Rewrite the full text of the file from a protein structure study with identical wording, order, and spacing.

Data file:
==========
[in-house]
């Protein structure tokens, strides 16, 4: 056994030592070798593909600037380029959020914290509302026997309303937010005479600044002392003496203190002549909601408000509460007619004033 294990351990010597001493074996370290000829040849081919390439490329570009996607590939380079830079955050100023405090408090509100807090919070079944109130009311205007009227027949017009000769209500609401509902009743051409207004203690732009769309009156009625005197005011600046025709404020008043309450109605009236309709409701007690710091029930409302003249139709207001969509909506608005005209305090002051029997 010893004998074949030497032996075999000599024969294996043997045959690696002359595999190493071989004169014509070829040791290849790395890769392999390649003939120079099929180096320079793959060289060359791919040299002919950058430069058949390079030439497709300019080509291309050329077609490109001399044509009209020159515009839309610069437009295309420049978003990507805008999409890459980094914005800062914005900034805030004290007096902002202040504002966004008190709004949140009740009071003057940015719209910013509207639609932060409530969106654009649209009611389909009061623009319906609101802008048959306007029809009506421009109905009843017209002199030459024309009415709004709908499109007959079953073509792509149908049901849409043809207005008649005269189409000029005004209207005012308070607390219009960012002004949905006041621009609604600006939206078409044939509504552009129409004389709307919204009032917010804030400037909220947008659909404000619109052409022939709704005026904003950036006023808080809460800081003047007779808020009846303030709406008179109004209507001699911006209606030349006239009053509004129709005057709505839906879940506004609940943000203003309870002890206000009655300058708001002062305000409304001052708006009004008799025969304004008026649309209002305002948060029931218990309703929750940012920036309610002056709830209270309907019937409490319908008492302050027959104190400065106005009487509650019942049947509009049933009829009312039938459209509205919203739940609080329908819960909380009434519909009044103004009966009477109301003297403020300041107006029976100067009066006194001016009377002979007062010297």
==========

[in-house]
């Protein structure tokens, strides 16, 4: 056994030592070798593909600037380029959020914290509302026997309303937010005479600044002392003496203190002549909601408000509460007619004033 294990351990010597001493074996370290000829040849081919390439490329570009996607590939380079830079955050100023405090408090509100807090919070079944109130009311205007009227027949017009000769209500609401509902009743051409207004203690732009769309009156009625005197005011600046025709404020008043309450109605009236309709409701007690710091029930409302003249139709207001969509909506608005005209305090002051029997 010893004998074949030497032996075999000599024969294996043997045959690696002359595999190493071989004169014509070829040791290849790395890769392999390649003939120079099929180096320079793959060289060359791919040299002919950058430069058949390079030439497709300019080509291309050329077609490109001399044509009209020159515009839309610069437009295309420049978003990507805008999409890459980094914005800062914005900034805030004290007096902002202040504002966004008190709004949140009740009071003057940015719209910013509207639609932060409530969106654009649209009611389909009061623009319906609101802008048959306007029809009506421009109905009843017209002199030459024309009415709004709908499109007959079953073509792509149908049901849409043809207005008649005269189409000029005004209207005012308070607390219009960012002004949905006041621009609604600006939206078409044939509504552009129409004389709307919204009032917010804030400037909220947008659909404000619109052409022939709704005026904003950036006023808080809460800081003047007779808020009846303030709406008179109004209507001699911006209606030349006239009053509004129709005057709505839906879940506004609940943000203003309870002890206000009655300058708001002062305000409304001052708006009004008799025969304004008026649309209002305002948060029931218990309703929750940012920036309610002056709830209270309907019937409490319908008492302050027959104190400065106005009487509650019942049947509009049933009829009312039938459209509205919203739940609080329908819960909380009434519909009044103004009966009477109301003297403020300041107006029976100067009066006194001016009377002979007062010297």